Carbon Negative Agriculture
I bought a book from Fungi Perfecti.com this spring called “The Biochar Solution; Carbon Farming and climate change” by Albert Bates. The Biochar part sounded interesting but what caught my eye was the carbon farming part. This looked like a particularly interesting topic, I wondered how mycelium played a role in this equation. I have been involved in agriculture for a good 40+ years of my 50+ year existence. I was in charge of weeding the family vegetable garden as a child and had a nice wild flower garden of my own that I would mess with while I waited for the bus in the AM before school (much to the amusement of my classmates). A few years back, 2008 to be exact, I had a jalapeno pepper plant that I had brought in from outdoors the year before. It was perfectly happy and thriving until I went out of town and my housemate didn’t open the curtains for the 8 days of my absence. When I got back the plant looked like reheated crap. I gave it TLC and nursed it along for 8 months or so but it just wasn’t happy and was teetering on the brink of death. I was getting ready to put the poor sucker out of its (my) misery when an unsolicited catalog showed up in the mail. It was from Fungi Perfecti, run by this guy named Paul Stamets.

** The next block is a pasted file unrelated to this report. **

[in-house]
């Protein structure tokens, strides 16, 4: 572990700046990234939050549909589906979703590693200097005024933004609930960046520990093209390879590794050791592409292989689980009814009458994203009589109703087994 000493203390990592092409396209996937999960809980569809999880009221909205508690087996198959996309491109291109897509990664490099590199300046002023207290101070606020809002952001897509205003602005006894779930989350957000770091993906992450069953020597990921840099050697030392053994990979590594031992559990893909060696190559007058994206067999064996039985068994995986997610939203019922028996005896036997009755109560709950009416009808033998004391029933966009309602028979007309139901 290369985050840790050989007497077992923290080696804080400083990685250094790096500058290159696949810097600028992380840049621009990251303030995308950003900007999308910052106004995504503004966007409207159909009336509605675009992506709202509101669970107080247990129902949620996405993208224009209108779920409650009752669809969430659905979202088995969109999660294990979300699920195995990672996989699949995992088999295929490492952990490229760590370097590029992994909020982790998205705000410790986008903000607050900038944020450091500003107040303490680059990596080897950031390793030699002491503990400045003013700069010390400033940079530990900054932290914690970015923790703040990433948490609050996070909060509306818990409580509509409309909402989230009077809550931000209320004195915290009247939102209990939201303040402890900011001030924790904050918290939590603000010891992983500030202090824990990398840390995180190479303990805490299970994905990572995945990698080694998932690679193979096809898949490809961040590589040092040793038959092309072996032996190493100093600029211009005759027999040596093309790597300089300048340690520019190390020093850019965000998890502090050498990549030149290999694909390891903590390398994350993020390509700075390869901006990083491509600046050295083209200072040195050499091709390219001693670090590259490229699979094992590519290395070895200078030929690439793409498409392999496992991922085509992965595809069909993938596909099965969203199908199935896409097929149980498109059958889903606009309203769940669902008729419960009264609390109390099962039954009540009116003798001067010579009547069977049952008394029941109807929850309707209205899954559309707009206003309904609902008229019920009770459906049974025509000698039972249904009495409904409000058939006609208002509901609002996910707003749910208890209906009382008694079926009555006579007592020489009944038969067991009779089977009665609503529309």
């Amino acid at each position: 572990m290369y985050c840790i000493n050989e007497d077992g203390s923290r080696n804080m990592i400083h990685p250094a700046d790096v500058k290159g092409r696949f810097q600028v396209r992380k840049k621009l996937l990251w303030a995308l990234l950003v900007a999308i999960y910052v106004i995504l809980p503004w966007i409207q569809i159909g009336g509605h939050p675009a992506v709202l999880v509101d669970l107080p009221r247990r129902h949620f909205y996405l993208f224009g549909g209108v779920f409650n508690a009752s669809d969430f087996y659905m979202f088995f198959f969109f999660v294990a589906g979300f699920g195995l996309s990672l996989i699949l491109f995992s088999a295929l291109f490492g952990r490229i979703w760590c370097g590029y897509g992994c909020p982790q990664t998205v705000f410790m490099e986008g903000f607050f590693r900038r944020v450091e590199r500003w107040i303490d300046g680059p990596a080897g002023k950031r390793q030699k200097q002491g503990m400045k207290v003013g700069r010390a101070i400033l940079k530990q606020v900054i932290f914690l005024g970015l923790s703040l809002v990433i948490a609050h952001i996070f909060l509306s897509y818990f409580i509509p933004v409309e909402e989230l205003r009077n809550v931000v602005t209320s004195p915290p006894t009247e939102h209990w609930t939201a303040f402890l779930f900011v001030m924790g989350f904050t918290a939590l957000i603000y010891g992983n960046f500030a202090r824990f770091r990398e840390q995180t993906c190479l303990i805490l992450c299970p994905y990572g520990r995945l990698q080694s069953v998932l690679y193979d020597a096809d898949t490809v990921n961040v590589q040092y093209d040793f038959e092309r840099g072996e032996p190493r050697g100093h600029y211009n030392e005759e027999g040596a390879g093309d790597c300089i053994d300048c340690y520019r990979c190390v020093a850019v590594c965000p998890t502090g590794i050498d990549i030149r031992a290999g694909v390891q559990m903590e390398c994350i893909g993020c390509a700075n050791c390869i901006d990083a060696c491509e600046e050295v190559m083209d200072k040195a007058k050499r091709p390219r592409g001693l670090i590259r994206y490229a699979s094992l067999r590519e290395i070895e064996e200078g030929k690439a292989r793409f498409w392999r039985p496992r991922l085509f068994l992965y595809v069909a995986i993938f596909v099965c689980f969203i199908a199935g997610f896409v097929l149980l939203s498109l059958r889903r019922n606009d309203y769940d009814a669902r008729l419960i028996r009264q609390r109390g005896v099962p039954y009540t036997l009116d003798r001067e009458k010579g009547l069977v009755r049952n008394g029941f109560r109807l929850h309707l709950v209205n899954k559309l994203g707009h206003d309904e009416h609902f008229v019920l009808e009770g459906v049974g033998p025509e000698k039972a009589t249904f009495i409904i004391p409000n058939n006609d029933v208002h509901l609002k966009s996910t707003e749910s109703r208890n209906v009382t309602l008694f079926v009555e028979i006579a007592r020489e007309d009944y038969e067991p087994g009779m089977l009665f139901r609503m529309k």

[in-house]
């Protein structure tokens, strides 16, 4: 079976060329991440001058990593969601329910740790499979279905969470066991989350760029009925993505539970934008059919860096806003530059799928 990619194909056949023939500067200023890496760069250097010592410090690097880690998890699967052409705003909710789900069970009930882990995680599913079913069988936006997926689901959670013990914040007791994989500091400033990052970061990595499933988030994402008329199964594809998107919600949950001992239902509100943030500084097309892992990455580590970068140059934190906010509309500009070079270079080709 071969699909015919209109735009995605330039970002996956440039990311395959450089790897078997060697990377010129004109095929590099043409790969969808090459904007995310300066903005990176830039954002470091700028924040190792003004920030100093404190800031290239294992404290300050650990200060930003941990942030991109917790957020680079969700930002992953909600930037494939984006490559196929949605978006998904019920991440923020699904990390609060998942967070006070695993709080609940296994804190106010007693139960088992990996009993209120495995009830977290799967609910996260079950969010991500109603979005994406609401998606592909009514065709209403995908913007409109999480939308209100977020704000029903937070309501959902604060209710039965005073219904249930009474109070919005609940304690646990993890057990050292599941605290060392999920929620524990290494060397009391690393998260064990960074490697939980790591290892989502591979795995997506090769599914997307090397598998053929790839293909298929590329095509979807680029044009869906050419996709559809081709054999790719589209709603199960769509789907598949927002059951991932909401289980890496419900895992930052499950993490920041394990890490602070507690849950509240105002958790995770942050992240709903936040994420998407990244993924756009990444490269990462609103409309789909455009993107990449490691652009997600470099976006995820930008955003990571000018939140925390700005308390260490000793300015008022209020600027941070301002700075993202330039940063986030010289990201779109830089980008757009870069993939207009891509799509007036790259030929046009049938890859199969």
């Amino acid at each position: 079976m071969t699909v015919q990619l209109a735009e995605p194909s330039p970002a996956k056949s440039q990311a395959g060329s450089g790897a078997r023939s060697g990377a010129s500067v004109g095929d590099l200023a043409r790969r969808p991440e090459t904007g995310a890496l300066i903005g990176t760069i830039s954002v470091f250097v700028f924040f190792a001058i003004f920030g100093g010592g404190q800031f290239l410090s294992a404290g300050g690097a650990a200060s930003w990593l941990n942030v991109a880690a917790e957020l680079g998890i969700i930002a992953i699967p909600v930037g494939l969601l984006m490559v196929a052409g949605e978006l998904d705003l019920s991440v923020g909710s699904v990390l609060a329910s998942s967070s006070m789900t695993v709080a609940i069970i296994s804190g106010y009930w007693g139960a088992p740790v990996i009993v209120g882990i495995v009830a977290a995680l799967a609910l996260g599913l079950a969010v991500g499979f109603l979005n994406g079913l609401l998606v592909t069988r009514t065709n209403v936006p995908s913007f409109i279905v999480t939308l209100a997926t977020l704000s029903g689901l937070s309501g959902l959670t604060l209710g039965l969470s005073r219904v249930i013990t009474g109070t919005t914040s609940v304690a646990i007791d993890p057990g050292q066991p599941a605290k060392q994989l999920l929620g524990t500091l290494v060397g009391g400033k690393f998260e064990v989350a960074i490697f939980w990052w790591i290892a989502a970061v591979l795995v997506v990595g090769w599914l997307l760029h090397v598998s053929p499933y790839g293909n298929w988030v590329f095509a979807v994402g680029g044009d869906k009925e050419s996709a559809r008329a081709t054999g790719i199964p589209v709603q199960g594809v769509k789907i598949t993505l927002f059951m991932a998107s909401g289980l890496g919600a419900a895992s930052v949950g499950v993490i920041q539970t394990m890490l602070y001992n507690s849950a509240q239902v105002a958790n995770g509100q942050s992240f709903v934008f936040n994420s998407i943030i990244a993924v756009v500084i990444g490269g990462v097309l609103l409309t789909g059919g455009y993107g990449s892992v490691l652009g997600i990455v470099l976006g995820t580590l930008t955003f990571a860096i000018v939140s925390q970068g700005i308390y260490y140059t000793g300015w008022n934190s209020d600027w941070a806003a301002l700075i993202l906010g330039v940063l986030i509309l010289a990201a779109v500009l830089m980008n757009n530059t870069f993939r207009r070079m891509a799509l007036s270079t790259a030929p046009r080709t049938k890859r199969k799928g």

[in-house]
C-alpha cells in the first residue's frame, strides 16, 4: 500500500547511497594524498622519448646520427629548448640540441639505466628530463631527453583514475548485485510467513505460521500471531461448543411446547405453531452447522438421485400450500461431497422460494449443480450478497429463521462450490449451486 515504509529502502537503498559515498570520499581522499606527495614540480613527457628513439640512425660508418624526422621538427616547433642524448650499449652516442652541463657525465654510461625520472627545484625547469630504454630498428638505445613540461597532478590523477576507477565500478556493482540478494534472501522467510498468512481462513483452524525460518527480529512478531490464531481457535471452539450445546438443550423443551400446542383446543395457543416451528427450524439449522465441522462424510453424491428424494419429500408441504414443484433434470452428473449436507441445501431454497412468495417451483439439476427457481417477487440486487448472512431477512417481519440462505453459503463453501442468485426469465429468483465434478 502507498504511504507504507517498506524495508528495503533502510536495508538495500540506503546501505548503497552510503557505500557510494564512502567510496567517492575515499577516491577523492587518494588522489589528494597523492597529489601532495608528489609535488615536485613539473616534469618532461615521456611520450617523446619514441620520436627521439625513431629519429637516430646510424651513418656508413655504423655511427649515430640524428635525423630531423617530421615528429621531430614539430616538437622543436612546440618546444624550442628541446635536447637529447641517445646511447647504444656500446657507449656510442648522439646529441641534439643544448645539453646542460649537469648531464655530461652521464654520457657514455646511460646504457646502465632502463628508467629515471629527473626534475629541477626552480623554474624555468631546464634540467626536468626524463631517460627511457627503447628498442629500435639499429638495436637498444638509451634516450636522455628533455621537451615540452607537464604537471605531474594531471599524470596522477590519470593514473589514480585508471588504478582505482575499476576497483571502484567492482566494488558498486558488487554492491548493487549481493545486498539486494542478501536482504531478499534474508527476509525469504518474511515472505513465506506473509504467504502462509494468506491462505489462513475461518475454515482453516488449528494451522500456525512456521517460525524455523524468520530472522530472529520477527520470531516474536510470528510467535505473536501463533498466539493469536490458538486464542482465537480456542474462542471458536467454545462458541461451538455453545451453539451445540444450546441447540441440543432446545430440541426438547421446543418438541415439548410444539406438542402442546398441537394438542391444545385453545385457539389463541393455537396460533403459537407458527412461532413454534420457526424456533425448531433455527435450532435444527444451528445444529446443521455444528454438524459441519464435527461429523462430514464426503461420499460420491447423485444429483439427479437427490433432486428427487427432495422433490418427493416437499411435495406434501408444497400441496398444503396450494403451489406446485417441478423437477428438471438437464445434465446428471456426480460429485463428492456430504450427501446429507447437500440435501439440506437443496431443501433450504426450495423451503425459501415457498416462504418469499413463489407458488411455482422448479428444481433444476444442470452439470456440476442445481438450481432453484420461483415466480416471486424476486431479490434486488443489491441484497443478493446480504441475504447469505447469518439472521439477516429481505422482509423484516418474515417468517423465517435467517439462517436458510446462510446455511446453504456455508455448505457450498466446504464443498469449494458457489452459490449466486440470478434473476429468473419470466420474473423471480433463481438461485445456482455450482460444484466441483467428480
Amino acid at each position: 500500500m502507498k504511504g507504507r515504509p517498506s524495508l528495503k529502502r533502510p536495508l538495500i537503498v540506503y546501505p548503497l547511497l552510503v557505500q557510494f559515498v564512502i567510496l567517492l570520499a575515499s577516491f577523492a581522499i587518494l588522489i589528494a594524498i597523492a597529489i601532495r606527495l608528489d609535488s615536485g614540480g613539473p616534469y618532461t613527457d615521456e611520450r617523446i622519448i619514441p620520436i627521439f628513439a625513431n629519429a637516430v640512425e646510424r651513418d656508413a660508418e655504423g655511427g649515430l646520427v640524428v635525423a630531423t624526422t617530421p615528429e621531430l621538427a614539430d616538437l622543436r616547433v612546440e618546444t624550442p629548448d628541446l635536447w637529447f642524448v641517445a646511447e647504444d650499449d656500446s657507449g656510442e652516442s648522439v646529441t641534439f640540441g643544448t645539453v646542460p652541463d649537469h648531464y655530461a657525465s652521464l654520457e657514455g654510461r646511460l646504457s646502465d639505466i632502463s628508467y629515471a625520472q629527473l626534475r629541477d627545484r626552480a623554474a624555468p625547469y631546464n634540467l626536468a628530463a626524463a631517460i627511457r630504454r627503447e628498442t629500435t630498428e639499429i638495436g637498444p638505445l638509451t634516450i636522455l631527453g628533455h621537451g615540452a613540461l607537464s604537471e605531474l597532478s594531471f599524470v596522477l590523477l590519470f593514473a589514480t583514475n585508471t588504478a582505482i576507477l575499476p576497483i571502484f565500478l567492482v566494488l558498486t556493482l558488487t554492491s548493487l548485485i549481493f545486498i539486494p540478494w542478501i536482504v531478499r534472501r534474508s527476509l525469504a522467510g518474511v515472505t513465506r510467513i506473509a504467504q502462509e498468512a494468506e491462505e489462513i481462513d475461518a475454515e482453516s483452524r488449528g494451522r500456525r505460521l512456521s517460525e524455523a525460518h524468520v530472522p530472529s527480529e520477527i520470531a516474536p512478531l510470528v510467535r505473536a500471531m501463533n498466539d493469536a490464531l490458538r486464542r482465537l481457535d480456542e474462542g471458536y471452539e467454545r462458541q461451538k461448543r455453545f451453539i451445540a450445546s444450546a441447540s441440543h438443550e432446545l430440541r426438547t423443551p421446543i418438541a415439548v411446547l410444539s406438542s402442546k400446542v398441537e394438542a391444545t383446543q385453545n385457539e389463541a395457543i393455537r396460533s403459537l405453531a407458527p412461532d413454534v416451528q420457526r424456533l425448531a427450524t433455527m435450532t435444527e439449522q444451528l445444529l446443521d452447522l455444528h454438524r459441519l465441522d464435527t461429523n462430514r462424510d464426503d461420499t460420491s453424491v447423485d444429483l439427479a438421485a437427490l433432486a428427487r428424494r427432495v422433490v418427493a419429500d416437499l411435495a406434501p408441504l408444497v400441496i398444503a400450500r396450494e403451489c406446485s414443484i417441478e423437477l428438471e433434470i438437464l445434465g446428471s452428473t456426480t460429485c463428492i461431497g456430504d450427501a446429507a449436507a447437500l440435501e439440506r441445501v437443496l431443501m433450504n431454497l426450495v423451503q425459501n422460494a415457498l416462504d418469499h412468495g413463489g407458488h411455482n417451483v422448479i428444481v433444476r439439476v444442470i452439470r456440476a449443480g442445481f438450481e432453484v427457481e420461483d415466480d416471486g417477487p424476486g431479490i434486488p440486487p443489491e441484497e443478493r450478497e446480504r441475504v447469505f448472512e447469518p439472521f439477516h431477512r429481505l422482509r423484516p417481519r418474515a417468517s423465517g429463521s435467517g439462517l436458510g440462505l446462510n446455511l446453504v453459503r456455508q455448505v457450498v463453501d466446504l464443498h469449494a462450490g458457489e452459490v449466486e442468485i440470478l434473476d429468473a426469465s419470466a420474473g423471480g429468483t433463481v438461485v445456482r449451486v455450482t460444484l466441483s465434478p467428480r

Back to Biochar. So I am reading the book (cherry picked really, I got about ½ way through, I’ll pick the other ½ and analyze it at a later date. Fortunately, I have a short attention span, ADD and dyslexia) The first part was about the history of biochar’s invention/use in the Amazon and how it made the soil extra fertile in the form of Terra Preta or “black earth”, even to this day. Then I found what I was looking for. According to the book, there are two types of carbon that are important, labile and recalcitrant. It turns out that biochar is of the recalcitrant type of carbon.